"The immense majority strives after a greater and better supply of food, clothes, homes, and other material amenities. In calling a rise in the masses’ standard of living progress and improvement, economists do not espouse a mean materialism. They simply establish the fact that people are motivated by the urge to improve the material conditions of their existence. They judge policies from the point of view of the aims men want to attain. He who disdains the fall in infant mortality and the gradual disappearance of famines and plagues may cast the first stone upon the materialism of the economists"
Ludwig von Mises Human Action, p. 193
This quote from von Mises should be self-evident, and yet there are people the world over who despise free market "capitalism” as evil or corrupt. This viewpoint even infects the new Pope, who recently wrote a papal encyclical that devotes a section to attacking capitalism. Yet poverty was far worse prior to the triumph of free markets, and it reaches its zenith in the parts of the world where the State is most active in regulating and controlling economic activity. Freedom to pursue one’s economic interests and prosperity go hand-in-hand, but the world continues to pursue government control of economic affairs as somehow fairer and empowering.
First, what is Capitalism? Adam Smith did not invent capitalism but rather simply delineated it. At it’s core capitalism is the free exchange of goods and services with another. It was the first economic system (not really a system at all, as Daren Jonescu recently observed ) and will survive long after any sort of collectivist scheme is ended. It predates Homo Sapiens, in fact. The first time a person traded an animal skin for a fish or whatnot you had capitalism.
Capitalism is about service. It is a voluntary exchange, and as a result the capitalist must provide superior service or better quality to his customer or those customers will go elsewhere. Barack Obama, in trying to sell his quasi socialist healthcare scheme, repeatedly spoke of "choice and competition”. Why? He was using capitalist rhetoric to trick the populace. He understands that competition means superior service and products, so why was it necessary to create this government run system? Obamacare did not propose anything to spur competition, did not allow portability in products, nor relax regulations. Instead it ratcheted all of them up, because ultimately Obama wanted to kill the private system and institute a true socialist market. But that is not the point; the point is that competition breeds more of everything we desire - and Obama had to admit that to sell his scheme.
Capitalism brings prosperity everywhere it is tried. Prosperity brings more help to the poor, both through increased charitable contributions but also through lower prices and more competition among businesses. (Take Walmart, for example; I use insulin, and could not afford it were it not for Walmart who offers it within my budget. Walmart may be hated for paying less than what some would wish - and the labor unions especially hate it - but it also makes my very life possible thanks to the low prices. It can be said that the evil, greedy Walmart does more to help the poor than any government program.)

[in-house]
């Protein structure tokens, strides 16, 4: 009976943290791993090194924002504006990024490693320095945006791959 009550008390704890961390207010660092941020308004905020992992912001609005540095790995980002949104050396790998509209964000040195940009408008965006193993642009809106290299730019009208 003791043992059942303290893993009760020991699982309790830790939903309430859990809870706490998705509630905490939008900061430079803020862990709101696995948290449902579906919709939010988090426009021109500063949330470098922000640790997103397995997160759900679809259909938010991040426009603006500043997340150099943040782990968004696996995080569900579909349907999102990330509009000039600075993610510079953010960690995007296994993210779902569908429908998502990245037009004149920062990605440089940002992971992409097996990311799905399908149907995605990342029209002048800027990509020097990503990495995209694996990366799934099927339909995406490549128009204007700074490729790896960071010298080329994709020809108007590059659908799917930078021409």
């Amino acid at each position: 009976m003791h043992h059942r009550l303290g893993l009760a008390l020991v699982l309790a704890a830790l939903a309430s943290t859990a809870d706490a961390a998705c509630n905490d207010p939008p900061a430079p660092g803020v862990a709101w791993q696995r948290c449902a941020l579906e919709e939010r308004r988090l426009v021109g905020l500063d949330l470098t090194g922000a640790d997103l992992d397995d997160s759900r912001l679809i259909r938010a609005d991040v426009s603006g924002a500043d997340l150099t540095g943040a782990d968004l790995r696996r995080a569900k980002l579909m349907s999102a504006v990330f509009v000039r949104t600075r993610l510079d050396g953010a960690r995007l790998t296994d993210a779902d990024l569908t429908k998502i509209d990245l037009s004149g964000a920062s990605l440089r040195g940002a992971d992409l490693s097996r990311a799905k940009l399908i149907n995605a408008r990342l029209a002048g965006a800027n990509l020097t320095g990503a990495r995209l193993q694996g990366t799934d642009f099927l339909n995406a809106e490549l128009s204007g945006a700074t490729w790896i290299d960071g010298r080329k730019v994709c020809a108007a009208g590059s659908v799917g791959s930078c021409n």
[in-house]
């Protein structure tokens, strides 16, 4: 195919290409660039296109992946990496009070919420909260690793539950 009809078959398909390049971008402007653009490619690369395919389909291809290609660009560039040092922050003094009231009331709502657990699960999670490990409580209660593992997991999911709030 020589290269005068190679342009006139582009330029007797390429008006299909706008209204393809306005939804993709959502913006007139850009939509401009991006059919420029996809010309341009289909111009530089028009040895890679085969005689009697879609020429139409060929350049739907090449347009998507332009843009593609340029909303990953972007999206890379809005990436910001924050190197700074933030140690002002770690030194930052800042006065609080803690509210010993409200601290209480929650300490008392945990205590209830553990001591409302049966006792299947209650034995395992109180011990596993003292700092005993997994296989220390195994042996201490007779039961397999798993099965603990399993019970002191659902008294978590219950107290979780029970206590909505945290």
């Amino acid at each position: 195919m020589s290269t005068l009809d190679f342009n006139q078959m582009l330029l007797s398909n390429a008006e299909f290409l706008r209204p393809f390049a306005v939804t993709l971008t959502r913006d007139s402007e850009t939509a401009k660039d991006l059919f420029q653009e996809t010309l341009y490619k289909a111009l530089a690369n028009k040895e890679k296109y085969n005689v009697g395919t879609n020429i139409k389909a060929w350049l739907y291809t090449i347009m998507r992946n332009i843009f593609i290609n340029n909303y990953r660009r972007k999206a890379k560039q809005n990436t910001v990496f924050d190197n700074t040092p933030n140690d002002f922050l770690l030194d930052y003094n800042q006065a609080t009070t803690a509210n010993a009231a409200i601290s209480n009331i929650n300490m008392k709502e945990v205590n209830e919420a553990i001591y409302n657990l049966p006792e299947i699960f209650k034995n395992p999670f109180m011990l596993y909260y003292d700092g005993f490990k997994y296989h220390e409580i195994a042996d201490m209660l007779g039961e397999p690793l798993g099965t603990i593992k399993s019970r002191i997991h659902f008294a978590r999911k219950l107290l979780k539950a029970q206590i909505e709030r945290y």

And this prosperity DOES trickle down. The most charitable nations on Earth are those with the highest levels of economic freedom. http://blog.heritage.org/2011/12/21/most-charitable-nations-are-amo... Capitalism creates enough wealth that there is plenty left over to care for the poor. This is why the Obama Administration is trying desperately to consume the private charities into the government leviathan. http://www.forbes.com/sites/howardhusock/2013/04/10/the-obama-budge...
And we have seen the fruits of command economies; the communist nations were poverty ridden and the Soviet Union fell because people could not even get enough food. Argentina - the Pope’s home country - prospered until the madness of fascist economics seized their minds under Juan Peron, and Argentina ended up an economic basket case. Statist control of the economy breeds poverty.
So Pope Francis is for greater infant mortality, poorer physical health, improper shelter and clothing, etc.
Of course he isn't, but he accuses those who advocate free market economics of these very things. If he is concerned for the poor as he claims to be he should warmly embrace capitalism as a boon to human progress.
Why doesn't he?
Well, I am mindful of Plinio Corrêa de Oliveira http://en.wikipedia.org/wiki/Plinio_Corr%C3%AAa_de_Oliveira, who wrote in Revolution and Counter Revolution;
" Another objection to our work could arise from the fact that certain Protestant sects have an austerity verging on exaggeration. How, then, can one explain all of Protestantism as an explosion of the desire to enjoy life?
Even here the objection is not difficult to resolve. When the Revolution penetrated certain environments, it encountered a very strong love for austerity. A "clot” formed. Although the Revolution was entirely successful in the matter of pride, it was not so in the matter of sensuality. In such environments, life is enjoyed by means of the discreet delights of pride and not by the gross pleasures of the flesh. It may even be that austerity, encouraged by an intensified pride, reacted in an exaggerated way against sensuality. But this reaction, however obstinate, is sterile. Sooner or later, through lack of sustenance or by violence, it will be destroyed by the Revolution. The breath of life that will regenerate the earth will not come from a rigid, cold, and mummified puritanism."
Plinio Correa de Oliveira was discussing the more sour and judgmental Protestantism in particular, but the point is well taken; there is a strain of sensuality that enjoys austerity. His argument is that, like sexual masochists enjoy pain to produce sexual pleasure, so too a hauty disdain for wealth, for enjoyment, for the things of this Earth breeds a kind of spiritual pleasure, a sensual delight of pride. It is a sort of spiritual masochism.